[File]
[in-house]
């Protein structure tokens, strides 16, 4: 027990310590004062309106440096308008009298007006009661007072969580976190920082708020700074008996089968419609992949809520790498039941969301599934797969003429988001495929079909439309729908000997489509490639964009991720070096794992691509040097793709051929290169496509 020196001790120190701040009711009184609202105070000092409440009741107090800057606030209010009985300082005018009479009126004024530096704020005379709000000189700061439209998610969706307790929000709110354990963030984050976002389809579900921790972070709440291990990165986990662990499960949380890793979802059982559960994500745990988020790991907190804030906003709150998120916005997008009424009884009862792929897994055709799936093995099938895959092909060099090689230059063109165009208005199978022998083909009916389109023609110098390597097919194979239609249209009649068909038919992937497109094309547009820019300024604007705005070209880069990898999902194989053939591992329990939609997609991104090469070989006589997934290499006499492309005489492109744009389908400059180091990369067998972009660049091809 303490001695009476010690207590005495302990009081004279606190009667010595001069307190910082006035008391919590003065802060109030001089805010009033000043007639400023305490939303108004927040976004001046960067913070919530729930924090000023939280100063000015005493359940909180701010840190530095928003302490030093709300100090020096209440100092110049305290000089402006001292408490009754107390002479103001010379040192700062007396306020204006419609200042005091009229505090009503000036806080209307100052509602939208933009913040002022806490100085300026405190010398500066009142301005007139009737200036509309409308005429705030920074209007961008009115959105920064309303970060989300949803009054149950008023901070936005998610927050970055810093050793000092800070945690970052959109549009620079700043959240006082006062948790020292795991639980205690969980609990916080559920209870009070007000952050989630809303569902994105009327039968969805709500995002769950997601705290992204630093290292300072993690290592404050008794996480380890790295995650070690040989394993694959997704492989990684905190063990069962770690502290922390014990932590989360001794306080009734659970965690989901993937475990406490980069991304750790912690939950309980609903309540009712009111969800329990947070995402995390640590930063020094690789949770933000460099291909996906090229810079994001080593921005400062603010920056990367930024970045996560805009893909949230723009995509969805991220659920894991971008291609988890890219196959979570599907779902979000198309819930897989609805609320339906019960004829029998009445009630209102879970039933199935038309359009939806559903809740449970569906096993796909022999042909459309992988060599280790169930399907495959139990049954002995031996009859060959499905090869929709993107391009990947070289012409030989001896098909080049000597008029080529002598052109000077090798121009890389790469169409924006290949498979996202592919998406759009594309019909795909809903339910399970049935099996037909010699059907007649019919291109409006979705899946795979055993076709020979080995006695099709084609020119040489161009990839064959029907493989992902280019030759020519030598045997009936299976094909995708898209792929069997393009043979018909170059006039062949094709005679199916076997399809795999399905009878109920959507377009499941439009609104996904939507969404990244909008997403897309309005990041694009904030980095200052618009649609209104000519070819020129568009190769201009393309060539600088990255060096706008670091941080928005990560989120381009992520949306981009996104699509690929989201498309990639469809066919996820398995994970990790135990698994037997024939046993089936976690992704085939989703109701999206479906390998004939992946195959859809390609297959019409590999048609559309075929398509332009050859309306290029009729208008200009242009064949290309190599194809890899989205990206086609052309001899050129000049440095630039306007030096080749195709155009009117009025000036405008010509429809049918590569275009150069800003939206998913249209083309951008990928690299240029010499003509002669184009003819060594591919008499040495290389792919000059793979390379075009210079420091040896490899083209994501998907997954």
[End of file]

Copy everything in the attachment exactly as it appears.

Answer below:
[in-house]
């Protein structure tokens, strides 16, 4: 027990310590004062309106440096308008009298007006009661007072969580976190920082708020700074008996089968419609992949809520790498039941969301599934797969003429988001495929079909439309729908000997489509490639964009991720070096794992691509040097793709051929290169496509 020196001790120190701040009711009184609202105070000092409440009741107090800057606030209010009985300082005018009479009126004024530096704020005379709000000189700061439209998610969706307790929000709110354990963030984050976002389809579900921790972070709440291990990165986990662990499960949380890793979802059982559960994500745990988020790991907190804030906003709150998120916005997008009424009884009862792929897994055709799936093995099938895959092909060099090689230059063109165009208005199978022998083909009916389109023609110098390597097919194979239609249209009649068909038919992937497109094309547009820019300024604007705005070209880069990898999902194989053939591992329990939609997609991104090469070989006589997934290499006499492309005489492109744009389908400059180091990369067998972009660049091809 303490001695009476010690207590005495302990009081004279606190009667010595001069307190910082006035008391919590003065802060109030001089805010009033000043007639400023305490939303108004927040976004001046960067913070919530729930924090000023939280100063000015005493359940909180701010840190530095928003302490030093709300100090020096209440100092110049305290000089402006001292408490009754107390002479103001010379040192700062007396306020204006419609200042005091009229505090009503000036806080209307100052509602939208933009913040002022806490100085300026405190010398500066009142301005007139009737200036509309409308005429705030920074209007961008009115959105920064309303970060989300949803009054149950008023901070936005998610927050970055810093050793000092800070945690970052959109549009620079700043959240006082006062948790020292795991639980205690969980609990916080559920209870009070007000952050989630809303569902994105009327039968969805709500995002769950997601705290992204630093290292300072993690290592404050008794996480380890790295995650070690040989394993694959997704492989990684905190063990069962770690502290922390014990932590989360001794306080009734659970965690989901993937475990406490980069991304750790912690939950309980609903309540009712009111969800329990947070995402995390640590930063020094690789949770933000460099291909996906090229810079994001080593921005400062603010920056990367930024970045996560805009893909949230723009995509969805991220659920894991971008291609988890890219196959979570599907779902979000198309819930897989609805609320339906019960004829029998009445009630209102879970039933199935038309359009939806559903809740449970569906096993796909022999042909459309992988060599280790169930399907495959139990049954002995031996009859060959499905090869929709993107391009990947070289012409030989001896098909080049000597008029080529002598052109000077090798121009890389790469169409924006290949498979996202592919998406759009594309019909795909809903339910399970049935099996037909010699059907007649019919291109409006979705899946795979055993076709020979080995006695099709084609020119040489161009990839064959029907493989992902280019030759020519030598045997009936299976094909995708898209792929069997393009043979018909170059006039062949094709005679199916076997399809795999399905009878109920959507377009499941439009609104996904939507969404990244909008997403897309309005990041694009904030980095200052618009649609209104000519070819020129568009190769201009393309060539600088990255060096706008670091941080928005990560989120381009992520949306981009996104699509690929989201498309990639469809066919996820398995994970990790135990698994037997024939046993089936976690992704085939989703109701999206479906390998004939992946195959859809390609297959019409590999048609559309075929398509332009050859309306290029009729208008200009242009064949290309190599194809890899989205990206086609052309001899050129000049440095630039306007030096080749195709155009009117009025000036405008010509429809049918590569275009150069800003939206998913249209083309951008990928690299240029010499003509002669184009003819060594591919008499040495290389792919000059793979390379075009210079420091040896490899083209994501998907997954």